In 1989 five teenagers were arrested and falsely convicted for the assault and rape of a white jogger. The five teenagers were sentenced to years in prison.
The five teens, who would come to be known as the ‘Central Park 5’ served 13-years for a crime they did not commit.
On December 19, 2002, Justice Charles J. Tejada of the Supreme Court of the State of New York granted a motion to vacate the thirteen-year-old convictions in the infamous case. He did so based on the shocking confession of the serial rapist, Matias Reyes, as well as a positive DNA match to back it up.
The five men are not fond of being known as the ‘Central Park 5,’ but the moniker was given to them by news media outlets. During the court proceedings, many news outlets printed their full names despite the fact that they were minors and the tabloids ran headlines without the use of the word ‘allegedly’ when describing the charges that they faced.
Some papers even ran a full-page ad attacking the teens with a large black font that read: “BRING BACK THE DEATH PENALTY.” That full-page ad was paid for by Donald Trump.
Last week, during the American Civil Liberties Union of Southern California’s 25th Annual Luncheon, the five men were honored. Korey Wise, Antron McCray, Yusef Salaam, Kevin Richardson, and Raymond Santana were introduced by actor Michael B. Jordan.
“It was East Coast news, but a familiar story to anyone growing up black in America,” Jordan said. “We didn’t know their names, but we knew their ages: 15, 14, 16—the same ages we were. They could be us.”
“In 1989, police found the body of a young white woman in Central Park, covered in blood, and left for dead after a sexual assault. Weeks later, Trisha Meili awakened from a coma. She was unable to recall her attack,” Jordan said. “But the police had already been rounding up suspects, questioning black and brown teenagers who had been in Central Park that night. They focused their interrogation tactics on five boys in particular. Four of those teenagers did not know each other when they were arrested. I repeat, four of those boys did not know each other when they were arrested.”
The five men were given the inaugural Roger Baldwin Courage Award, and to accept another award on behalf of director Ava DuVernay, whose recent Netflix series “When They See Us” retold the men’s lengthy legal battle. DuVernay won the ACLU’s annual Social Responsibility in Media Award.
When Yusef Salaam took to the stage to accept the award for DuVernay he introduced himself as “one of the Exonerated Five.”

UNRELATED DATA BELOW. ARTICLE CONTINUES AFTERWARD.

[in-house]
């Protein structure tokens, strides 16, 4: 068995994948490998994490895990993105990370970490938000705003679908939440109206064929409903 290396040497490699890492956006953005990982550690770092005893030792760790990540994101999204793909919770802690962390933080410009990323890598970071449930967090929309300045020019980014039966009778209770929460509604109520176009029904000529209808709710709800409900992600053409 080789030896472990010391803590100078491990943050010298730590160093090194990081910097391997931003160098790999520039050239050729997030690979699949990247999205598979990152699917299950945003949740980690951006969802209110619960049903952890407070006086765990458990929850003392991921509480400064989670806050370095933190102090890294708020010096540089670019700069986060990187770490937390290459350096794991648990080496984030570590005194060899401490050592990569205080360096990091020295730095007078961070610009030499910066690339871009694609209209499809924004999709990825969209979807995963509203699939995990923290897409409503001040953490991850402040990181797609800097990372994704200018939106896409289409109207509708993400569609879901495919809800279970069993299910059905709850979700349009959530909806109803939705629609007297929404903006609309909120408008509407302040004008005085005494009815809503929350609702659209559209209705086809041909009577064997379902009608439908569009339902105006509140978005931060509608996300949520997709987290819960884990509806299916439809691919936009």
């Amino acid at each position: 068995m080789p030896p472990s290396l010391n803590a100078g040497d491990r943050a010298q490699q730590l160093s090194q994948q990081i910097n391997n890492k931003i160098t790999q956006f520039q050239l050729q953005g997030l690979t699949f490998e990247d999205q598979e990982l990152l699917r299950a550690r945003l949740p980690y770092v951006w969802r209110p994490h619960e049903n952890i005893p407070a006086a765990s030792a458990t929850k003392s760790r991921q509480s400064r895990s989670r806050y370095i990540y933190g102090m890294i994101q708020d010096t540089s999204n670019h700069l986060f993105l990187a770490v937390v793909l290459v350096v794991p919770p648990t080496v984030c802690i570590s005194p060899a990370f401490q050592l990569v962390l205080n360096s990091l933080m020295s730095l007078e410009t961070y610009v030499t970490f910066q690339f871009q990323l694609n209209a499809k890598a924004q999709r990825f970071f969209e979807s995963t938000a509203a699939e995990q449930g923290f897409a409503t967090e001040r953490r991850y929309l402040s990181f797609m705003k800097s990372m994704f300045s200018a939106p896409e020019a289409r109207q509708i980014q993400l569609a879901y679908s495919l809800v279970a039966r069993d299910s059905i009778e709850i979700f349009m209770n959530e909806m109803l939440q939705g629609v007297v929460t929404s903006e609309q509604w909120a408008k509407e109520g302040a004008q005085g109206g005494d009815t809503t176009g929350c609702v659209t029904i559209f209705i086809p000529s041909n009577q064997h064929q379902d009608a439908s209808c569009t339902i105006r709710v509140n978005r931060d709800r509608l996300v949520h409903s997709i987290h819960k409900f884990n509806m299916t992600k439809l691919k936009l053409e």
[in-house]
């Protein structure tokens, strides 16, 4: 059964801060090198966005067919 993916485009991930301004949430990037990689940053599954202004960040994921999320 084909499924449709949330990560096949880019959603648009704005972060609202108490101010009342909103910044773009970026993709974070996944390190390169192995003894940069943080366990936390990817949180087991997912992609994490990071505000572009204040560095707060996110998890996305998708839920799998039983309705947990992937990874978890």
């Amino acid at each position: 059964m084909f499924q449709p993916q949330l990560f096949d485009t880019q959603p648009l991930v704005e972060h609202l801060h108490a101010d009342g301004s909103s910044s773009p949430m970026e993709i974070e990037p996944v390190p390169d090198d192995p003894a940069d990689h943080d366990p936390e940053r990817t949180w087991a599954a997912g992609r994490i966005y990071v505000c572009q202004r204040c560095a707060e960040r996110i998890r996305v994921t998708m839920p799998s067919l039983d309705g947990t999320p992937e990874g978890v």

“After decades of being known as the Central Park Five, we thank Ava for acknowledging our humanity and telling our story with honesty and factual representation,” Salaam said. “We had to struggle to break the label that the media gave us. We stumbled forward, falling on our face at times.”
Salaam spoke about how the media treated them like they were “less than human.” He recalled being called the “wolf pack” by some journalists. He also spoke about Pat Buchanan, who insisted that if only “the eldest of that wolf pack were tried, convicted and hanged in Central Park, by June 1, and the 13- and 14-year-olds were stripped, horsewhipped, and sent to prison, the park might soon be safe again for women.”
Salaam them spoke from the heart about the full-page ad that had been taken out by the man currently sitting in the oval office inside the White House.
“Korey said it so well,” Salaam said. “He said, when Donald Trump took out that full-page ad, and put them in all of New York City’s newspapers, calling for our execution, he placed a bounty on our head.”
“They had published our names, our phone numbers, and our addresses in New York City’s newspapers. Imagine the horror of that. Just step backwards once, to the 1950s—we would become modern-day Emmett Tills. It was almost as if they were trying to find someone from the darkest enclaves of society to come into our homes, drag us from our beds, and hang us from trees in Central Park.”
While he spoke, Salaam often had to stop to compose himself. Tears rolled down his cheeks. Salaam let his tears fall as he struggled with his emotions. “I’m not ashamed to cry in front of you,” he said. “These are tears of pain. These are tears of joy. We are the heroes of this story.”